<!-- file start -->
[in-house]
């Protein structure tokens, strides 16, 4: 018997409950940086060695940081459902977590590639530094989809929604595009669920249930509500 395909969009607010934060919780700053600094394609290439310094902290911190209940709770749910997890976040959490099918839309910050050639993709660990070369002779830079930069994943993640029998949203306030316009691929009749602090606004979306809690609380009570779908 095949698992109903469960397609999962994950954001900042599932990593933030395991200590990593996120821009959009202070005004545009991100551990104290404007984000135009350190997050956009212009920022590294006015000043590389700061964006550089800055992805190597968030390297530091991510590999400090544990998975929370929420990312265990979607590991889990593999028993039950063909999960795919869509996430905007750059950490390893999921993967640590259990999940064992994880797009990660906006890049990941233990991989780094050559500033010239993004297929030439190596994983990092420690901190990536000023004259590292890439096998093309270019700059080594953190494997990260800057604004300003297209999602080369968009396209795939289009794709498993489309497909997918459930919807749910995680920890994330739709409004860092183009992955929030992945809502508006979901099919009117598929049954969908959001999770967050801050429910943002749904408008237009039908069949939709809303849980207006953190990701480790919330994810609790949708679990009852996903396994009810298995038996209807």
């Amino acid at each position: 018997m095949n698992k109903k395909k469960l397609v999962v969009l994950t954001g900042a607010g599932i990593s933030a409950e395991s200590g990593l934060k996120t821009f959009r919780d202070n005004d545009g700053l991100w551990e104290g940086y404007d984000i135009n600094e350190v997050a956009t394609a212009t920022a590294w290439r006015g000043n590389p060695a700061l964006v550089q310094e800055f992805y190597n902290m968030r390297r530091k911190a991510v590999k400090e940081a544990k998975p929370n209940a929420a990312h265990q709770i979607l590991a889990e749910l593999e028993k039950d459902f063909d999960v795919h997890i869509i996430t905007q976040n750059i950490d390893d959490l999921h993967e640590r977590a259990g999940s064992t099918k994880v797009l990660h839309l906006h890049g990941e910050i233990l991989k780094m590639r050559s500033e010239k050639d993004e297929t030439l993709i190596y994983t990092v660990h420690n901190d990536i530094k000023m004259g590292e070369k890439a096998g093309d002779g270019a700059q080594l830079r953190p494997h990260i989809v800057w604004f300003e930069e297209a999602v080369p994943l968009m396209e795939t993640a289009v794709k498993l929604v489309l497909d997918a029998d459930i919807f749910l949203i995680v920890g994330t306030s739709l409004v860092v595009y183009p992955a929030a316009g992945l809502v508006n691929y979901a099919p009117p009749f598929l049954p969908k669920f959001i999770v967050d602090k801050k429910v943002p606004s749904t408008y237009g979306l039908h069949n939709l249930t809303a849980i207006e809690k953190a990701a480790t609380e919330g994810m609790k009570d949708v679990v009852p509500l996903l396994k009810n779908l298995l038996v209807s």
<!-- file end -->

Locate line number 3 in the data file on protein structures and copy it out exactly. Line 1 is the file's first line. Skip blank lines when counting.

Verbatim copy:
């Amino acid at each position: 018997m095949n698992k109903k395909k469960l397609v999962v969009l994950t954001g900042a607010g599932i990593s933030a409950e395991s200590g990593l934060k996120t821009f959009r919780d202070n005004d545009g700053l991100w551990e104290g940086y404007d984000i135009n600094e350190v997050a956009t394609a212009t920022a590294w290439r006015g000043n590389p060695a700061l964006v550089q310094e800055f992805y190597n902290m968030r390297r530091k911190a991510v590999k400090e940081a544990k998975p929370n209940a929420a990312h265990q709770i979607l590991a889990e749910l593999e028993k039950d459902f063909d999960v795919h997890i869509i996430t905007q976040n750059i950490d390893d959490l999921h993967e640590r977590a259990g999940s064992t099918k994880v797009l990660h839309l906006h890049g990941e910050i233990l991989k780094m590639r050559s500033e010239k050639d993004e297929t030439l993709i190596y994983t990092v660990h420690n901190d990536i530094k000023m004259g590292e070369k890439a096998g093309d002779g270019a700059q080594l830079r953190p494997h990260i989809v800057w604004f300003e930069e297209a999602v080369p994943l968009m396209e795939t993640a289009v794709k498993l929604v489309l497909d997918a029998d459930i919807f749910l949203i995680v920890g994330t306030s739709l409004v860092v595009y183009p992955a929030a316009g992945l809502v508006n691929y979901a099919p009117p009749f598929l049954p969908k669920f959001i999770v967050d602090k801050k429910v943002p606004s749904t408008y237009g979306l039908h069949n939709l249930t809303a849980i207006e809690k953190a990701a480790t609380e919330g994810m609790k009570d949708v679990v009852p509500l996903l396994k009810n779908l298995l038996v209807s």